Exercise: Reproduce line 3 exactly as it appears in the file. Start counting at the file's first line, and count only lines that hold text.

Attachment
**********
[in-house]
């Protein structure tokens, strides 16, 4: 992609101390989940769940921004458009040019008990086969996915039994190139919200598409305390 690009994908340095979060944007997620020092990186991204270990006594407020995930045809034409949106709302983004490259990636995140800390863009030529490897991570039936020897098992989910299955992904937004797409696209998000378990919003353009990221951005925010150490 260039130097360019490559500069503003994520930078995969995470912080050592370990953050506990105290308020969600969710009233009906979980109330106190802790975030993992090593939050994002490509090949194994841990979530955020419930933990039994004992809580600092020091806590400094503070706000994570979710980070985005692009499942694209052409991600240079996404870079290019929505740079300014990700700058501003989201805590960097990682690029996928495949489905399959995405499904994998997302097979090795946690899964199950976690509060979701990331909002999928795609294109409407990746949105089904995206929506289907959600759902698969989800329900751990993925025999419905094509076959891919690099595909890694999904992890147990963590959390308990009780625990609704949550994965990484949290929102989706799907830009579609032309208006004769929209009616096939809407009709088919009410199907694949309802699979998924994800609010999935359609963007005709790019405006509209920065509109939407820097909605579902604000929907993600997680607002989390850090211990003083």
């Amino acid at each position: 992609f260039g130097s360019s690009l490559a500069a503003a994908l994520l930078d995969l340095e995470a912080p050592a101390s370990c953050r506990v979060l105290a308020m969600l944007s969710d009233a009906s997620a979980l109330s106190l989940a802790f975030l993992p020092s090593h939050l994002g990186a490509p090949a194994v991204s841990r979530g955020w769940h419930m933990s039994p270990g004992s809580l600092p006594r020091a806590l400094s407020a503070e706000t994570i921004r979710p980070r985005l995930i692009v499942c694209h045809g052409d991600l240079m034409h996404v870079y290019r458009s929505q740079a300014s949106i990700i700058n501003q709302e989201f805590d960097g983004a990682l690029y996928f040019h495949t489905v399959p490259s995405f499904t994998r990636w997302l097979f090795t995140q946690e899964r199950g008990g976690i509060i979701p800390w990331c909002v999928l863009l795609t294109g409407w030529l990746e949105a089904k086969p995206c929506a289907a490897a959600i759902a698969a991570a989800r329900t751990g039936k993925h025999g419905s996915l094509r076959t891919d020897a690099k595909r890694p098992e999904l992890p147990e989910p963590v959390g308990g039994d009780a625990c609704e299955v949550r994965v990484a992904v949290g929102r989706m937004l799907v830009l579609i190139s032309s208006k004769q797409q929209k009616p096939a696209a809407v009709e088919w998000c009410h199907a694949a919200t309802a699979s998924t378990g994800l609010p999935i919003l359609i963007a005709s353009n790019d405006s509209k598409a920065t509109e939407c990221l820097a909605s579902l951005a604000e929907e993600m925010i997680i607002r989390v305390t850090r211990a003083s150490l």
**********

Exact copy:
């Amino acid at each position: 992609f260039g130097s360019s690009l490559a500069a503003a994908l994520l930078d995969l340095e995470a912080p050592a101390s370990c953050r506990v979060l105290a308020m969600l944007s969710d009233a009906s997620a979980l109330s106190l989940a802790f975030l993992p020092s090593h939050l994002g990186a490509p090949a194994v991204s841990r979530g955020w769940h419930m933990s039994p270990g004992s809580l600092p006594r020091a806590l400094s407020a503070e706000t994570i921004r979710p980070r985005l995930i692009v499942c694209h045809g052409d991600l240079m034409h996404v870079y290019r458009s929505q740079a300014s949106i990700i700058n501003q709302e989201f805590d960097g983004a990682l690029y996928f040019h495949t489905v399959p490259s995405f499904t994998r990636w997302l097979f090795t995140q946690e899964r199950g008990g976690i509060i979701p800390w990331c909002v999928l863009l795609t294109g409407w030529l990746e949105a089904k086969p995206c929506a289907a490897a959600i759902a698969a991570a989800r329900t751990g039936k993925h025999g419905s996915l094509r076959t891919d020897a690099k595909r890694p098992e999904l992890p147990e989910p963590v959390g308990g039994d009780a625990c609704e299955v949550r994965v990484a992904v949290g929102r989706m937004l799907v830009l579609i190139s032309s208006k004769q797409q929209k009616p096939a696209a809407v009709e088919w998000c009410h199907a694949a919200t309802a699979s998924t378990g994800l609010p999935i919003l359609i963007a005709s353009n790019d405006s509209k598409a920065t509109e939407c990221l820097a909605s579902l951005a604000e929907e993600m925010i997680i607002r989390v305390t850090r211990a003083s150490l």